Like many occupations, motor racing tends to be a family affair. The children of professional racing drivers often become racing drivers themselves, to varying degrees of success. In very rare cases, both generations reach the pinnacle of their chosen racing categories. Let’s have a look at how this has happened in Formula 1.
In the history of motor racing, it’s not all that unusual for multiple members of the same family to race in Formula 1 (examples include Gilles and Jacques Villeneuve; Emerson, Wilson Jr and Christian Fittipaldi; Jody and Ian Scheckter; Michael and Ralf Schumacher; Jos and Max Verstappen) . Winning the World Championship, however, is a much more elite affair, so much so that only twice has a World Champion been related to a previous World Champion. In both cases, the relationship was a that of son-father.
The first son of a World Champion to win the title himself was Damon Hill, in 1996. Damon is the son of double World Champion Graham Hill, who won the title in 1962 for BRM and 1968 for Lotus. While Damon was certainly exposed to racing from a very young age due to his father’s career, it was by no means a given that he would find success in Formula 1. Having started his racing career on motorcycles, Damon only started racing racing cars from 1983, when he was already 23 years old.
Damon Hill made his F1 debut for Brabham at the 1992 Spanish Grand Prix. At the time, he was 31 years old, which even then was unusually old for a driver to break into Formula 1. In the same season, he was a test driver for Williams, who signed him for a race seat in 1993 when Riccardo Patrese moved to Benetton. Hill won 3 races in 1993, providing his team-mate and eventual champion Alain Prost with a stronger challenge than expected.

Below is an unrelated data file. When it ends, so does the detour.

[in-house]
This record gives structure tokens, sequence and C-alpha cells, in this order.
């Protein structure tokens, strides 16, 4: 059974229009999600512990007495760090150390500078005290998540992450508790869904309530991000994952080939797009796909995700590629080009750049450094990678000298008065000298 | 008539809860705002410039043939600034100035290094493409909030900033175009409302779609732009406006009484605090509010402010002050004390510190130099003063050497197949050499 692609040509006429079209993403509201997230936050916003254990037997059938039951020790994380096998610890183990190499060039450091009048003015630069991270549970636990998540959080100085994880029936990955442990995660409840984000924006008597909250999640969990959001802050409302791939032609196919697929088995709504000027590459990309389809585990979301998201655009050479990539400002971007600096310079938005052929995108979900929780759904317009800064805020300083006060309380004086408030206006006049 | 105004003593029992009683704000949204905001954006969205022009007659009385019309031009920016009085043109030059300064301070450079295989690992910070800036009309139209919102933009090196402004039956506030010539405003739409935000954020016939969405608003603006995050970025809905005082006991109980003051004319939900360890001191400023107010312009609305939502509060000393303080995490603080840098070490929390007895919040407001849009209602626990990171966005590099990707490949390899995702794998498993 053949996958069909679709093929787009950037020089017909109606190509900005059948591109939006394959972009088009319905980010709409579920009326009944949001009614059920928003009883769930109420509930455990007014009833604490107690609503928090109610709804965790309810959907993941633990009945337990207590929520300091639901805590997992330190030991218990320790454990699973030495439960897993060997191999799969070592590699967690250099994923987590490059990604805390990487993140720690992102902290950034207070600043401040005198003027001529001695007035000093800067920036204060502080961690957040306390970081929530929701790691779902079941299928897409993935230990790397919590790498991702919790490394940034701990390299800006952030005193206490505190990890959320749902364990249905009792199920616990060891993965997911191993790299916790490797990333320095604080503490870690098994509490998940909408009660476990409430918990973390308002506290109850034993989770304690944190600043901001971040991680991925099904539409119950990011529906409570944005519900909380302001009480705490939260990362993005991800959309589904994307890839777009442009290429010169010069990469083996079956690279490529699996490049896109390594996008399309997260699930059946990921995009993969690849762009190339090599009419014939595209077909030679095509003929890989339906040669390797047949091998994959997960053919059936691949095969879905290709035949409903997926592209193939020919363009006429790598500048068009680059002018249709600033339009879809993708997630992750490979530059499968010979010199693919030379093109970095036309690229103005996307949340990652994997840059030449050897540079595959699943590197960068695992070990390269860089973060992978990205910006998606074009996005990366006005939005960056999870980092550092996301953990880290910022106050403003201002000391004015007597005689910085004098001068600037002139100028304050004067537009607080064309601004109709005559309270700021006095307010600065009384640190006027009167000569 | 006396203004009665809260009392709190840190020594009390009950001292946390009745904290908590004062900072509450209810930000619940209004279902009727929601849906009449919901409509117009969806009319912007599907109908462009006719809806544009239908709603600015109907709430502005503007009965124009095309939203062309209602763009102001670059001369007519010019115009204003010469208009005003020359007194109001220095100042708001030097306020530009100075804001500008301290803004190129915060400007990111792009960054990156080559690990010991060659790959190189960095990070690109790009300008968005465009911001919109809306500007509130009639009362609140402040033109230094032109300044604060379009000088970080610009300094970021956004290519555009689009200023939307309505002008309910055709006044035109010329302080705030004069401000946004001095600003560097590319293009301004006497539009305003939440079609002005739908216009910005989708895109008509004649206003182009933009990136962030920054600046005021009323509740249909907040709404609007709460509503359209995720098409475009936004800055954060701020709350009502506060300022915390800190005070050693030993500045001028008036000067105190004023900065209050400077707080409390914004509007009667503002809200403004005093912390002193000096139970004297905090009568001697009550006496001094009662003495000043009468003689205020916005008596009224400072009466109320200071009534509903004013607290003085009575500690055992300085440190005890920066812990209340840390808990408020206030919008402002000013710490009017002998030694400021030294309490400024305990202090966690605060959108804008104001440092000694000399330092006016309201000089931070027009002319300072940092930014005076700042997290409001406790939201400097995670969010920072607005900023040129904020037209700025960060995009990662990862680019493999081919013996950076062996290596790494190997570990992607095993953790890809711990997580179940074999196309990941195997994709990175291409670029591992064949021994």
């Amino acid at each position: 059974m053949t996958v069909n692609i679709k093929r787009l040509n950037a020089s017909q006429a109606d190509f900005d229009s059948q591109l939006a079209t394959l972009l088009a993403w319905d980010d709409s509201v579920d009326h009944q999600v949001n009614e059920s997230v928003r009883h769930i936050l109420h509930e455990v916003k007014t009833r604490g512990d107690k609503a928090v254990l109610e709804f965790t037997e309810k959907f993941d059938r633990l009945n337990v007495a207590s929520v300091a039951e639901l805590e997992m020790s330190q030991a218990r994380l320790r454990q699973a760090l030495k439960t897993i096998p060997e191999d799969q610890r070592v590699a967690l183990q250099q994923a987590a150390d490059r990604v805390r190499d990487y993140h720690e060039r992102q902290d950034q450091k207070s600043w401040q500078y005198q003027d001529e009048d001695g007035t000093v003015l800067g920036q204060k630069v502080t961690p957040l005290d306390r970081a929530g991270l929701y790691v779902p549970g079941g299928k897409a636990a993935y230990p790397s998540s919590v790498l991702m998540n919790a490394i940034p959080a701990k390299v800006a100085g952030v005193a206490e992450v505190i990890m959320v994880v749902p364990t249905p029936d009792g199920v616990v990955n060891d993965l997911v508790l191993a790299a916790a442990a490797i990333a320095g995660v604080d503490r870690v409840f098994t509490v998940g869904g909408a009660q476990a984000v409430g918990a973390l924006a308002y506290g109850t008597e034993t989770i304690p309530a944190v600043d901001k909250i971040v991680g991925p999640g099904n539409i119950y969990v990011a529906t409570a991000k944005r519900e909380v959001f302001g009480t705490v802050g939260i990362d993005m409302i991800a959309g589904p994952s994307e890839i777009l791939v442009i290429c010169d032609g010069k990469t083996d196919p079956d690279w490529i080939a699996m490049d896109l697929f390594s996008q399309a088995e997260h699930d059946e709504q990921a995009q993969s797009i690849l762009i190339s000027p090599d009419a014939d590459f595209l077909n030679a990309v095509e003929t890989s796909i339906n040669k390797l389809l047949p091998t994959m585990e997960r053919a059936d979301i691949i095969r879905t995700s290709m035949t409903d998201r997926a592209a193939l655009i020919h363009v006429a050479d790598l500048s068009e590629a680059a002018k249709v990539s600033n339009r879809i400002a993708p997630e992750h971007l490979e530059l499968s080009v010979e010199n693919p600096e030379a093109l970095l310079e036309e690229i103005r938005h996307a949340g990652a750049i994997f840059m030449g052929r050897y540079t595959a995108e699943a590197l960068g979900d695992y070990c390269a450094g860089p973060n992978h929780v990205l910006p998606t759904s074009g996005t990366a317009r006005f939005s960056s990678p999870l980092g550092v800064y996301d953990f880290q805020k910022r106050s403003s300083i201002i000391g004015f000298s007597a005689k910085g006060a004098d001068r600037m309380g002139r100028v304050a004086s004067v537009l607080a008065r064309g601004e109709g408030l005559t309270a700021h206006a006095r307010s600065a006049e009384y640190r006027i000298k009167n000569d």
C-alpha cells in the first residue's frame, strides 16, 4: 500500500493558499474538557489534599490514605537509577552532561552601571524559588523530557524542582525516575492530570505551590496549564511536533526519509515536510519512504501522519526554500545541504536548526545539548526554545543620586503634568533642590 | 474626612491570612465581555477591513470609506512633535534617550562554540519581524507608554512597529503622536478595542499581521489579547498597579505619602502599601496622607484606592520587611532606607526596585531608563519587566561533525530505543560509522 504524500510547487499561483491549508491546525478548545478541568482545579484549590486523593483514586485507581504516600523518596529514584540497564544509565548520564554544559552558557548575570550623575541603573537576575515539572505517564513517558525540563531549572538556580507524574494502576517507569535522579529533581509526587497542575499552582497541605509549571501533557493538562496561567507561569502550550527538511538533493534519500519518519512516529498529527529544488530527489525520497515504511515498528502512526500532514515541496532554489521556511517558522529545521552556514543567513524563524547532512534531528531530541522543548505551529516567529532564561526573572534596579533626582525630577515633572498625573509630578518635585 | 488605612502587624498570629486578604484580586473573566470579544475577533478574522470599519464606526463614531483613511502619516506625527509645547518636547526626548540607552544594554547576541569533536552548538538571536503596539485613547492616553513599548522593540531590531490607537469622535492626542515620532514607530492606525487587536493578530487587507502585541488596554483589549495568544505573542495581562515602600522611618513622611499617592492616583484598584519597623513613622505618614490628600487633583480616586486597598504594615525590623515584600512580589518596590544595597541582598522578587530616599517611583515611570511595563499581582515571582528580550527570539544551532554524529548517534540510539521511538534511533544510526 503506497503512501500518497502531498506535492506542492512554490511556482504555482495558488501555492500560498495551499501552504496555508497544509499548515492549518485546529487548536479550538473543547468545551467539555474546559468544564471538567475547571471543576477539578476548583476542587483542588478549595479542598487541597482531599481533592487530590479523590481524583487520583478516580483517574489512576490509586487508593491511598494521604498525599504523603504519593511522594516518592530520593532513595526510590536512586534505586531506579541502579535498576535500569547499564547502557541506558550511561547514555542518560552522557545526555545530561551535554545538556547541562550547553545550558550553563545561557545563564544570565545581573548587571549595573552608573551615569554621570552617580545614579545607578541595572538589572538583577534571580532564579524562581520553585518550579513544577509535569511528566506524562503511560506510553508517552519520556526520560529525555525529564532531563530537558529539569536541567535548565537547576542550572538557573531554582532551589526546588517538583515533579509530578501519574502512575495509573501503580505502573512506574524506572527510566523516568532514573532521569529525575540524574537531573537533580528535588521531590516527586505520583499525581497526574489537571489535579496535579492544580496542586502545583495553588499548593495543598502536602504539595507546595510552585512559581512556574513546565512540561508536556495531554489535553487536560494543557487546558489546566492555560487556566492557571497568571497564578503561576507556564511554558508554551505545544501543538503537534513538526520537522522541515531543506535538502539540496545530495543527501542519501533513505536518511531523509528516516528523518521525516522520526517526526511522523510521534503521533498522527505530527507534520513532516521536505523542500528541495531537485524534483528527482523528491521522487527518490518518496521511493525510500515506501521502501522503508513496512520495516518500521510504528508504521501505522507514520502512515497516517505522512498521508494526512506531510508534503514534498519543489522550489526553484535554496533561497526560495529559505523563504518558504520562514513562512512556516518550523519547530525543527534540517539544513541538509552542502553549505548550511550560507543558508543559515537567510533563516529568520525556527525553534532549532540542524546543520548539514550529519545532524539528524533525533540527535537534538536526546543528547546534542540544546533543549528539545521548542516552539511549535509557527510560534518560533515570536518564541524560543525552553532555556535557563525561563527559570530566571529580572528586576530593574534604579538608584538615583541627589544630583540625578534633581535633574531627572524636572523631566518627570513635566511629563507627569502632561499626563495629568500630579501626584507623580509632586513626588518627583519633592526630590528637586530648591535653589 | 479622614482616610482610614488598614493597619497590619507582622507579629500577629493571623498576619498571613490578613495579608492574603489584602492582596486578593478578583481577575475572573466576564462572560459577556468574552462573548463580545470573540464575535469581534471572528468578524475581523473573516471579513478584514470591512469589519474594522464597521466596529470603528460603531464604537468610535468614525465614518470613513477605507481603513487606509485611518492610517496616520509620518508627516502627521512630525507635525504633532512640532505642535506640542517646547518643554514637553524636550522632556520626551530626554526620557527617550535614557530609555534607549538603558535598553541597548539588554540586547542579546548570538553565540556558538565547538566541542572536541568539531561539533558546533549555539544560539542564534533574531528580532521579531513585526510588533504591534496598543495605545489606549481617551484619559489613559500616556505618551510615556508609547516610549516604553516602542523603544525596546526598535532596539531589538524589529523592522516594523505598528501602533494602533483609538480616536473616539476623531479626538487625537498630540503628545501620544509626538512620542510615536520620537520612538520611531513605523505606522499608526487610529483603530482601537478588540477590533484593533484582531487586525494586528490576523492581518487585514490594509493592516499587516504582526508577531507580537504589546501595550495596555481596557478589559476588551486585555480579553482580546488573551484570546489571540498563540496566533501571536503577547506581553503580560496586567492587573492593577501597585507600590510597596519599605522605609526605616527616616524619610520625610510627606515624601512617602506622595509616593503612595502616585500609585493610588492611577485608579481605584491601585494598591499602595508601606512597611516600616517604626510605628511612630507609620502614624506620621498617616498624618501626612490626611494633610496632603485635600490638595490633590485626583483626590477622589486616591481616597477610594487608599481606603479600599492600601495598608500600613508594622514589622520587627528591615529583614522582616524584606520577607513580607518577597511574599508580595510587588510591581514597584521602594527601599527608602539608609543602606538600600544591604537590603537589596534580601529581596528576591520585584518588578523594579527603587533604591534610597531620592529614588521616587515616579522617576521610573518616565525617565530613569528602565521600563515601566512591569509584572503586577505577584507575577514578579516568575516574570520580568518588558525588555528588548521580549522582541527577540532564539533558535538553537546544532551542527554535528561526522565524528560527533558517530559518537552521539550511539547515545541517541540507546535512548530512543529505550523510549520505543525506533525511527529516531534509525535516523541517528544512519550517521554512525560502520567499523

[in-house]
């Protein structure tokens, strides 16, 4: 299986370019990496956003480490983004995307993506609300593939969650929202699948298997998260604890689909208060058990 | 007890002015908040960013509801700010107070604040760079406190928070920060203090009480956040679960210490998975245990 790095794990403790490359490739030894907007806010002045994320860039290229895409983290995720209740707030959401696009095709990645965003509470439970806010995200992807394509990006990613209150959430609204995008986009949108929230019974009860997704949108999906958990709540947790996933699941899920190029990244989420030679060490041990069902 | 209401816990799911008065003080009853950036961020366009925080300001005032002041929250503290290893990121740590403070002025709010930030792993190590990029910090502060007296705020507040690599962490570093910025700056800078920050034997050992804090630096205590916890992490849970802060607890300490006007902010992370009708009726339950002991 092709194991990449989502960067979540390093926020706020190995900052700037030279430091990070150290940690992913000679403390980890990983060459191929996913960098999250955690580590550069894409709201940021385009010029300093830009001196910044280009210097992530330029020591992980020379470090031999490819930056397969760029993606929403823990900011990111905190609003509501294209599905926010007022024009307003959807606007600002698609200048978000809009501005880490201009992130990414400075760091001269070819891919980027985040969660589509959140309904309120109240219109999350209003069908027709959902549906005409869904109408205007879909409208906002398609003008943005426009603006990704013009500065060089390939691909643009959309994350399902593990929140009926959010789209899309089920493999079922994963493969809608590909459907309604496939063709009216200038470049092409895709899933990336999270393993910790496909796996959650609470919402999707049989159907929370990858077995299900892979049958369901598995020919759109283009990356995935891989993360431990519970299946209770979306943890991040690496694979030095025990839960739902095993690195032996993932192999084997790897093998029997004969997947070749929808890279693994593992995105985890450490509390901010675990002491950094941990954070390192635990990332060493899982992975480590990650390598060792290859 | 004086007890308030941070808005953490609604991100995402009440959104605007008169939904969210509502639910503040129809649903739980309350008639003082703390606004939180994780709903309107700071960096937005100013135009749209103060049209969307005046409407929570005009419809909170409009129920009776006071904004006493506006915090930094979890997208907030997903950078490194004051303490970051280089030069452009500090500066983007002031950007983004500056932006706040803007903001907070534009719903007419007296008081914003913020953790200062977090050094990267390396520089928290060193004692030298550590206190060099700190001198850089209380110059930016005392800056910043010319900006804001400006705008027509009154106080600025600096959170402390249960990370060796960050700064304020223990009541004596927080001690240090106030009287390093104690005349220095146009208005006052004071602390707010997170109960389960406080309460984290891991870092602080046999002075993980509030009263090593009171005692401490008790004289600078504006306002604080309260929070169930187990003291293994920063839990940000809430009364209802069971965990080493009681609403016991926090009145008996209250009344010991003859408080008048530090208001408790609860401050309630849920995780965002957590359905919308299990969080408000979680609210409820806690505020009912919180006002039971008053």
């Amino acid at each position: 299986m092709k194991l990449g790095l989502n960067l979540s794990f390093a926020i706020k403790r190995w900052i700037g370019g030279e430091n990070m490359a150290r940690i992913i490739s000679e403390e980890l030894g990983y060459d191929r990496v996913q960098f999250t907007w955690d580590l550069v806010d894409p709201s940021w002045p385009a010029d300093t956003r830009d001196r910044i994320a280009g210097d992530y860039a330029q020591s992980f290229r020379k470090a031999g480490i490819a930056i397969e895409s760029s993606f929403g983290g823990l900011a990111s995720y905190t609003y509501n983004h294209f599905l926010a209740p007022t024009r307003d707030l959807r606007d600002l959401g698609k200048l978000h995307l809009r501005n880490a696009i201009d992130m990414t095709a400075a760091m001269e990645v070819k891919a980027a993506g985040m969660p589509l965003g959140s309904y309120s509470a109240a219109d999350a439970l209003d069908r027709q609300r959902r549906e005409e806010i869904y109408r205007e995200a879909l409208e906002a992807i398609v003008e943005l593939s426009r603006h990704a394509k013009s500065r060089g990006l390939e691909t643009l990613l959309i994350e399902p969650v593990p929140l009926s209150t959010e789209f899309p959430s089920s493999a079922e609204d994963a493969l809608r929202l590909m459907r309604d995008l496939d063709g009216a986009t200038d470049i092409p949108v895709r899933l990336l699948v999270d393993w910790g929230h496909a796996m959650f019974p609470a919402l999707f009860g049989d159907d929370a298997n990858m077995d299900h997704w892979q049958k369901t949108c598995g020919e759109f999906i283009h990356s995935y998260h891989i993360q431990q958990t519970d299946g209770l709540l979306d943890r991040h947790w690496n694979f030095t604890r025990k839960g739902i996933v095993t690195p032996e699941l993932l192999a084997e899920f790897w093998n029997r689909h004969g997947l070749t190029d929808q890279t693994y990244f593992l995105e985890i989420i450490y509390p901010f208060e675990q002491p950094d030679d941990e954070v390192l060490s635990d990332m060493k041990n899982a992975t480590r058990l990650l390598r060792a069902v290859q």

In 1994, Damon remained with Williams to partner Ayrton Senna, and would no doubt have expected to spend the season as Senna’s number two. Tragically, Senna was killed at the San Marino Grand Prix, and Hill inherited the role of team leader and challenger to championship leader Michael Schumacher.
Schumacher would go on to take the title in 1994 and 1995, with Hill second in both seasons. 1996, however, was Hill’s year, and he fended off a strong challenge from Williams team-mate Jacques Villeneuve to realise his dream of becoming Formula 1 World Champion. In doing so, he became the first son of a World Champion to win the title.
For a while, it seemed that the Hill family might have a chance of producing a third-generation champion. Damon’s son Josh raced single seaters for a few years, progressing as high as the European Formula 3 Championship in 2013, but decided to retire from racing that season.
Nico Rosberg became only the second son of a World Champion to win the title himself when he beat Lewis Hamilton to the 2016 crown just a few weeks ago. Nico is the son of Keke Rosberg, who won the title for Williams in 1982.
Success at F1 level was a long time coming for Nico Rosberg. He made his debut for Williams in 2006, but had to wait until the 2012 Chinese Grand Prix, his 111th Grand Prix start, to take his first win in Formula 1. It was worth the wait, however, as the younger Rosberg would go on to win 23 races and eventually the 2016 World Championship.
Nico Rosberg owes his F1 success to a significant extent to the dominance of the Mercedes team over the past few seasons. That’s not to minimise his achievement – the vast majority of F1 championships have been won in the fastest car. However, being at Mercedes has also brought the challenge of being team-mate to Lewis Hamilton.
Rosberg finished runner-up to Hamilton in 2014 and 2015 before finally besting his illustrious team-mate in 2016. Such was the dominance of the Mercedes team, though, it could easily have been Rosberg who topped the standings in all three seasons. His defeat of Hamilton in 2016 was testament to Rosberg’s determination and consistency. Never before in the history of F1 has a driver beaten his own triple-World Champion team-mate to the title.